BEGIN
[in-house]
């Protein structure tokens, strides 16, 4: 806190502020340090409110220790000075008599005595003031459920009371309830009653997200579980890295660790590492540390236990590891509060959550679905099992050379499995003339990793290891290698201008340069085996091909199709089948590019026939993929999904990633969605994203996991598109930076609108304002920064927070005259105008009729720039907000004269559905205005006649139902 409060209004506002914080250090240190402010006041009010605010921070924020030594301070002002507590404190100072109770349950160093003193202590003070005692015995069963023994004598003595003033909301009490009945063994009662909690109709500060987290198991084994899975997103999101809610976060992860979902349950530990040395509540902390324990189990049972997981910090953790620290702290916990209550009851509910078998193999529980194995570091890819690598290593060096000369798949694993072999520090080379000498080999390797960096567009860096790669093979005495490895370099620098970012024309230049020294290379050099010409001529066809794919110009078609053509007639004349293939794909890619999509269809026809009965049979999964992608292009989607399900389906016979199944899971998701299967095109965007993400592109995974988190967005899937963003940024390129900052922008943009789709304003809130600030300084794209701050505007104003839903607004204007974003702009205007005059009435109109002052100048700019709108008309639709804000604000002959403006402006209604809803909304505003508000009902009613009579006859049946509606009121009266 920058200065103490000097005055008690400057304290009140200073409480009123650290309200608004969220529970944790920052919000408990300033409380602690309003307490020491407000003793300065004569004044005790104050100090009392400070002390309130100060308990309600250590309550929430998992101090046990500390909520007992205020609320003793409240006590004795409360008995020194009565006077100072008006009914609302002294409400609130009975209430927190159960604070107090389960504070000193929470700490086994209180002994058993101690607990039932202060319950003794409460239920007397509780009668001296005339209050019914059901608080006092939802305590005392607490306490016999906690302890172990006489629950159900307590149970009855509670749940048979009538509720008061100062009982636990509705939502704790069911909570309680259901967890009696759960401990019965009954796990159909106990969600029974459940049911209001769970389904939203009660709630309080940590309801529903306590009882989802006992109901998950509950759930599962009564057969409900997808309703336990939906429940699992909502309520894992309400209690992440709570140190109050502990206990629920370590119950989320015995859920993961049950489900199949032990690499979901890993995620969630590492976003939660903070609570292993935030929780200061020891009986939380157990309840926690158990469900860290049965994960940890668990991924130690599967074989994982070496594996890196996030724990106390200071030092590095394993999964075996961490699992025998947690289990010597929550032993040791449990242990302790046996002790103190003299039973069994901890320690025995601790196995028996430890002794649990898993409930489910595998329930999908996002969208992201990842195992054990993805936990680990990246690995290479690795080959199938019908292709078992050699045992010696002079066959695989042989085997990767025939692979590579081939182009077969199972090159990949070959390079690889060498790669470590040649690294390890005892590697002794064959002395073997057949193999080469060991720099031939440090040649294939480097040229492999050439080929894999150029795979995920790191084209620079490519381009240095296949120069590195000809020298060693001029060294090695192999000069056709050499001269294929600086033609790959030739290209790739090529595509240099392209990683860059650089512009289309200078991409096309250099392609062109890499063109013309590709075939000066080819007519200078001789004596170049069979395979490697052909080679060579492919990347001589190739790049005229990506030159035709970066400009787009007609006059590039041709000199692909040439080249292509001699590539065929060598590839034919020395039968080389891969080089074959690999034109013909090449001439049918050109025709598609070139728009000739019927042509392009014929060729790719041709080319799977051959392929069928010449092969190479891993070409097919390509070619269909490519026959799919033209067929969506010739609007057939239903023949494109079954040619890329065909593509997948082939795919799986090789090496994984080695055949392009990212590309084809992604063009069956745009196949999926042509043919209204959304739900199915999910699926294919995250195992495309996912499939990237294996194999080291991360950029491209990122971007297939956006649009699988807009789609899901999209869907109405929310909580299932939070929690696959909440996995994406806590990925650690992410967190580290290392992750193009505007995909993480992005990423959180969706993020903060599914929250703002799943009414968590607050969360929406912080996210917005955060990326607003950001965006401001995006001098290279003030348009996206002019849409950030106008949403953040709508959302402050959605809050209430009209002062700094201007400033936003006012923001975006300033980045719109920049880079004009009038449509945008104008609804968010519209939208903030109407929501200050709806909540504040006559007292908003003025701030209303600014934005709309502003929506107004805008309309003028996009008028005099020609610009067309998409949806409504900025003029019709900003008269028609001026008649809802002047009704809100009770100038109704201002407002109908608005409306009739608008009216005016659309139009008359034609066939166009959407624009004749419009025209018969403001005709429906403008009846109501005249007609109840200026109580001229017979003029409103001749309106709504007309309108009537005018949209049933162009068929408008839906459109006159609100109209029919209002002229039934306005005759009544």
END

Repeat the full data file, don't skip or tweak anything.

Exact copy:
[in-house]
């Protein structure tokens, strides 16, 4: 806190502020340090409110220790000075008599005595003031459920009371309830009653997200579980890295660790590492540390236990590891509060959550679905099992050379499995003339990793290891290698201008340069085996091909199709089948590019026939993929999904990633969605994203996991598109930076609108304002920064927070005259105008009729720039907000004269559905205005006649139902 409060209004506002914080250090240190402010006041009010605010921070924020030594301070002002507590404190100072109770349950160093003193202590003070005692015995069963023994004598003595003033909301009490009945063994009662909690109709500060987290198991084994899975997103999101809610976060992860979902349950530990040395509540902390324990189990049972997981910090953790620290702290916990209550009851509910078998193999529980194995570091890819690598290593060096000369798949694993072999520090080379000498080999390797960096567009860096790669093979005495490895370099620098970012024309230049020294290379050099010409001529066809794919110009078609053509007639004349293939794909890619999509269809026809009965049979999964992608292009989607399900389906016979199944899971998701299967095109965007993400592109995974988190967005899937963003940024390129900052922008943009789709304003809130600030300084794209701050505007104003839903607004204007974003702009205007005059009435109109002052100048700019709108008309639709804000604000002959403006402006209604809803909304505003508000009902009613009579006859049946509606009121009266 920058200065103490000097005055008690400057304290009140200073409480009123650290309200608004969220529970944790920052919000408990300033409380602690309003307490020491407000003793300065004569004044005790104050100090009392400070002390309130100060308990309600250590309550929430998992101090046990500390909520007992205020609320003793409240006590004795409360008995020194009565006077100072008006009914609302002294409400609130009975209430927190159960604070107090389960504070000193929470700490086994209180002994058993101690607990039932202060319950003794409460239920007397509780009668001296005339209050019914059901608080006092939802305590005392607490306490016999906690302890172990006489629950159900307590149970009855509670749940048979009538509720008061100062009982636990509705939502704790069911909570309680259901967890009696759960401990019965009954796990159909106990969600029974459940049911209001769970389904939203009660709630309080940590309801529903306590009882989802006992109901998950509950759930599962009564057969409900997808309703336990939906429940699992909502309520894992309400209690992440709570140190109050502990206990629920370590119950989320015995859920993961049950489900199949032990690499979901890993995620969630590492976003939660903070609570292993935030929780200061020891009986939380157990309840926690158990469900860290049965994960940890668990991924130690599967074989994982070496594996890196996030724990106390200071030092590095394993999964075996961490699992025998947690289990010597929550032993040791449990242990302790046996002790103190003299039973069994901890320690025995601790196995028996430890002794649990898993409930489910595998329930999908996002969208992201990842195992054990993805936990680990990246690995290479690795080959199938019908292709078992050699045992010696002079066959695989042989085997990767025939692979590579081939182009077969199972090159990949070959390079690889060498790669470590040649690294390890005892590697002794064959002395073997057949193999080469060991720099031939440090040649294939480097040229492999050439080929894999150029795979995920790191084209620079490519381009240095296949120069590195000809020298060693001029060294090695192999000069056709050499001269294929600086033609790959030739290209790739090529595509240099392209990683860059650089512009289309200078991409096309250099392609062109890499063109013309590709075939000066080819007519200078001789004596170049069979395979490697052909080679060579492919990347001589190739790049005229990506030159035709970066400009787009007609006059590039041709000199692909040439080249292509001699590539065929060598590839034919020395039968080389891969080089074959690999034109013909090449001439049918050109025709598609070139728009000739019927042509392009014929060729790719041709080319799977051959392929069928010449092969190479891993070409097919390509070619269909490519026959799919033209067929969506010739609007057939239903023949494109079954040619890329065909593509997948082939795919799986090789090496994984080695055949392009990212590309084809992604063009069956745009196949999926042509043919209204959304739900199915999910699926294919995250195992495309996912499939990237294996194999080291991360950029491209990122971007297939956006649009699988807009789609899901999209869907109405929310909580299932939070929690696959909440996995994406806590990925650690992410967190580290290392992750193009505007995909993480992005990423959180969706993020903060599914929250703002799943009414968590607050969360929406912080996210917005955060990326607003950001965006401001995006001098290279003030348009996206002019849409950030106008949403953040709508959302402050959605809050209430009209002062700094201007400033936003006012923001975006300033980045719109920049880079004009009038449509945008104008609804968010519209939208903030109407929501200050709806909540504040006559007292908003003025701030209303600014934005709309502003929506107004805008309309003028996009008028005099020609610009067309998409949806409504900025003029019709900003008269028609001026008649809802002047009704809100009770100038109704201002407002109908608005409306009739608008009216005016659309139009008359034609066939166009959407624009004749419009025209018969403001005709429906403008009846109501005249007609109840200026109580001229017979003029409103001749309106709504007309309108009537005018949209049933162009068929408008839906459109006159609100109209029919209002002229039934306005005759009544």